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The Fantasy Baseball Buzz: It's a (Jackson) Holliday holiday!

A tidy internet search will tell you that April 10 is National Siblings Day. It's also National Encourage a Young Writer Day. And apparently, it's National Erase Self-Negativity Day, too. These are real things.

Ahh, forget all that. For anyone who's grinding the 2024 baseball season, April 10 is Jackson Holliday Day. The next big thing is here. The Orioles made the call, and the 20-year-old Holliday will make his big-league debut Wednesday in Boston.

If you've spent even a minute thinking about MLB prospects, you know Holliday's name by now. Baltimore made the shortstop the first overall pick in the 2022 Draft, and Holliday was the No. 1 prospect on everyone's scouting board entering 2024. Holliday raced through four levels of minor-league baseball last year, he hit in spring training last month, and his brief Triple-A stint this year was also a smash.

The bloodlines couldn't be better. Holliday's father, Matt, was a major-league batting champion and seven-time All-Star. Holliday's grandfather and uncle both have college coaching backgrounds. Holliday's younger brother, Ethan, is also a prospect of note. (I love that Holliday is from Stillwater, Oklahoma, even if his "Almost Famous" days are just about over.)

The Fantasy Baseball Buzz. (Banner by Taylor Wilhelm/Yahoo Sports)
The Fantasy Baseball Buzz. (Banner by Taylor Wilhelm/Yahoo Sports)

Understandably, Jackson Holliday grew up around the game. There are legendary stories about him taking batting practice in the backrooms of Coors Field at 3 years old, with Matt Holliday's teammates tabbing Jackson as a future star. Much of Jackson's childhood was spent around adults and professional athletes, which likely explains why everyone gushes over his maturity today.

We briefly mentioned Holliday's quick study in professional baseball; let's give you the hard numbers. Last year, he slashed .323/.442/.499 at four different levels, with 12 homers and 24 steals. His BB/K ratio was almost even; he walked 101 times and struck out a modest 118 times. Although he struck out 15 times in 45 spring at-bats, he still had a .954 OPS with two homers and two steals. Triple-A pitchers didn't get him out this month: .333/.482/.595, with two homers and more walks than strikeouts.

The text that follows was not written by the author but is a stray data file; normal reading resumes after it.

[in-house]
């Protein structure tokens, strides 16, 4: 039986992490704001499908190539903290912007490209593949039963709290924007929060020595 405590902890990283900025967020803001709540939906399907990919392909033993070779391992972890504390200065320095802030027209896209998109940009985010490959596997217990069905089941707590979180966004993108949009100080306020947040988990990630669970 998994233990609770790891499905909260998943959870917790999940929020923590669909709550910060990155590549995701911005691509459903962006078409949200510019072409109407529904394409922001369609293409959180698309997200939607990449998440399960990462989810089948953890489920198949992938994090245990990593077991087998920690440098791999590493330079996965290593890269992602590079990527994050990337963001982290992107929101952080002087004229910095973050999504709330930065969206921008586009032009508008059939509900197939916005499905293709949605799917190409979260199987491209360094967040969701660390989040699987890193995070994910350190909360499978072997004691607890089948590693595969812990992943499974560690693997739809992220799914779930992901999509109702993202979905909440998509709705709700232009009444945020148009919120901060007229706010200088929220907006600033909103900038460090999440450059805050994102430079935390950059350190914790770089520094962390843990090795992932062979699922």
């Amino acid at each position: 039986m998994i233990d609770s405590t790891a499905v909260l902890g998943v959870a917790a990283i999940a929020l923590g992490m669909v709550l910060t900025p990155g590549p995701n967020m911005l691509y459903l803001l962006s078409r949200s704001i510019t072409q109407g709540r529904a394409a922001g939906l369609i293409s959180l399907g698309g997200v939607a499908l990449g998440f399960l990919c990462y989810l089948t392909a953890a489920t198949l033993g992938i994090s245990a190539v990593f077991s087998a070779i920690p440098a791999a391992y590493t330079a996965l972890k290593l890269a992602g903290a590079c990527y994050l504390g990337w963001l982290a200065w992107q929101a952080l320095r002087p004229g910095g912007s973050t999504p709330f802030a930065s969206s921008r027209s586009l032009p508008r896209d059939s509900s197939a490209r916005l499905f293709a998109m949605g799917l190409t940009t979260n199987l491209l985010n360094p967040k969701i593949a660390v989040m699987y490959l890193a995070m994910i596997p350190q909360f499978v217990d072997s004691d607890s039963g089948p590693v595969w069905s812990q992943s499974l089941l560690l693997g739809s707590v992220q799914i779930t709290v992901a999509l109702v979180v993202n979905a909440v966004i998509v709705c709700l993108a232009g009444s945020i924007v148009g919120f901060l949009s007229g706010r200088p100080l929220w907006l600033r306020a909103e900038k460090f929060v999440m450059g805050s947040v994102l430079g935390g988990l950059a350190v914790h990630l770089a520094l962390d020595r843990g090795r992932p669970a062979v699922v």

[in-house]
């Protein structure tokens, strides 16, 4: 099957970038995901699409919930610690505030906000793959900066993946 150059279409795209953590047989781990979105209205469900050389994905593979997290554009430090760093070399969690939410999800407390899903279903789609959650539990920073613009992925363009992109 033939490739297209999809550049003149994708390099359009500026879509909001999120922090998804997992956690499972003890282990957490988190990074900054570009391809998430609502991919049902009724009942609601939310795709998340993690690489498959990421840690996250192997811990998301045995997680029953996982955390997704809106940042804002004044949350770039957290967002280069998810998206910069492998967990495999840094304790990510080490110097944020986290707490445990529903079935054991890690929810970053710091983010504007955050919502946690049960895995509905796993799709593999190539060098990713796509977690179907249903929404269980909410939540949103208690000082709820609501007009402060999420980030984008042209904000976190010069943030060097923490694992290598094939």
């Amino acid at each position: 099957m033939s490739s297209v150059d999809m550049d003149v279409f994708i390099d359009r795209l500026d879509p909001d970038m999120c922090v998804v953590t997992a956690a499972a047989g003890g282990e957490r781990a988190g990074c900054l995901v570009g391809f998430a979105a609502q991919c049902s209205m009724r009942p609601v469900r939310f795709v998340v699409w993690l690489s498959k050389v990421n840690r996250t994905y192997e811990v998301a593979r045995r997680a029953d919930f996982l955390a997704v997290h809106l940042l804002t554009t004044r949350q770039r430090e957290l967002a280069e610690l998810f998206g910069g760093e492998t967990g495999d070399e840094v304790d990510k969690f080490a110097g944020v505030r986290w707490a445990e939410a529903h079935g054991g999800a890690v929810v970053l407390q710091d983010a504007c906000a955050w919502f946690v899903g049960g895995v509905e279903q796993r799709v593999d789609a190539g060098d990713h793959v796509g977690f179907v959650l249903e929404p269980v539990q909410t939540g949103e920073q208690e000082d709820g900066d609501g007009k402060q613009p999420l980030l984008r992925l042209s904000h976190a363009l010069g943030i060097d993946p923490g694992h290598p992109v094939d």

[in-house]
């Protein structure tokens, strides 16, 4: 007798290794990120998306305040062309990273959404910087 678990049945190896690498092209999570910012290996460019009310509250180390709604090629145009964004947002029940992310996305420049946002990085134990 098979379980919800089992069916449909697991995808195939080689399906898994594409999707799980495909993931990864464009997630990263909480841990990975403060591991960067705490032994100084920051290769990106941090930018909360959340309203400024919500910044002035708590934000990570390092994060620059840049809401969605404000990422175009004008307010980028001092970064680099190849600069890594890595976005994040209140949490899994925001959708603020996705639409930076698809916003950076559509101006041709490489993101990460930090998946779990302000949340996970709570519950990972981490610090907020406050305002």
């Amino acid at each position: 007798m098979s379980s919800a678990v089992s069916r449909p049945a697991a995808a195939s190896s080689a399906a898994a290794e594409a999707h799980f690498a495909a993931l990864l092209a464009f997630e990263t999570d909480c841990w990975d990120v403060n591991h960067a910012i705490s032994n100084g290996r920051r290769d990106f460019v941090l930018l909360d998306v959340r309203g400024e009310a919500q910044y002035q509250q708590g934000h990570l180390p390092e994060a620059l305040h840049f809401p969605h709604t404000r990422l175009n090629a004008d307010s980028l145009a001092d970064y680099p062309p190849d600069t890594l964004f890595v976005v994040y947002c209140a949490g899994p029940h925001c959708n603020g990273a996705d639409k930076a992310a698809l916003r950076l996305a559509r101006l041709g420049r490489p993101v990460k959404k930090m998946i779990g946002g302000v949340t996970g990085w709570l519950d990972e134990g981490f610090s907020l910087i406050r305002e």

There was a partial outcry when Holliday didn't make the Orioles out of camp, but maybe they were looking out for the kid. Holliday is a left-handed swinger, and five of Baltimore's first 10 opponents used left-handed starters. Gaining a little Triple-A confidence never hurt anyone.

What should fantasy managers expect from Jackson Holliday?

Holliday was playing primarily second base at Triple-A this month, given that the Orioles have reigning Rookie of the Year Gunnar Henderson settled at shortstop. Some think Holliday is the better defensive shortstop prospect, but sometimes you defer to the incumbent. The Orioles probably will slot Holliday at second base, with Jordan Westburg sliding to third and the slumping Ramon Urias (2-for-22) headed to the bench.

There's no universal rule with young players and development curves. Mike Trout didn't hit much as a rookie (.220/.281/.390); he was a superstar a year later. Stephen Strasburg struck out 14 batters in his electric first start. Bryce Harper was very good as a 19-year-old rookie but not a true superstar until Year 4. Holliday's teammate, Adley Rutschman, might be the most valuable commodity in the American League at the moment, when you consider current value and future upside. He has a 128 OPS+ in his brief three-year career; he's great now and likely to get better.

Adley Rutschman headshot
Adley Rutschman
C - BAL - #35
2024 - false season
181
AB
.304
AVG
9
HR
1
SB
.834
OPS

However, the path to success is not always smooth or linear. The Tigers are still hoping that their early-pick collection of Casey Mize, Riley Greene, Spencer Torkelson, Jackson Jobe and Max Clark develops into something to rival the Baltimore talent pipeline; so far, it has been a slow and deliberate climb for the Detroit kids. Austin Martin was Keith Law's No. 1 overall draft prospect in 2020; he hasn't materialized into anything yet. Tim Beckham, Mark Appel, Delmon Young and Mickey Moniak were all No. 1 overall picks in the 2000s — none of them developed into a star. Nothing is ever guaranteed in this game. Sometimes No. 1 picks don't even make the majors; anyone remember Brady Aiken?

Holliday's already rostered in 83% of Yahoo leagues, so there's not an actionable item to move on here — unless you're in a trading mood. Most of his managers drafted him with optimistic hopes, and now they'll sit back and watch. I have one Holliday share — in a keeper league, though we took him fairly early. We're not looking to trade him. We're dreaming big.

Of course, Holliday is surrounded by other budding young stars in this clubhouse, and he's not the only one we're excited about. If you want to join the Baltimore party, maybe Colton Cowser is of interest. He was the fifth overall pick in 2021, and he'll probably get a chance to play more, given the struggles of Austin Hays (2-for-26). Cowser had four RBI in Tuesday's win.

But while Cowser is an exciting prospect, Holliday is the exciting prospect. And while I mentioned Martin in passing, most No. 1 prospects from Law's board (or, truthfully, anyone's board) are often impact players quickly. Last year, Law had Corbin Carroll at No. 1 — that's a smash. Rutschman was the top guy in the previous year, another home run.

Holliday was outside the top 200 in Yahoo ADP for the spring draft season. If you're heading into a fresh draft this week, that price is going to jump significantly.

Enjoy your Holliday holiday. First pitch at Fenway Park is set for 7:10 pm ET.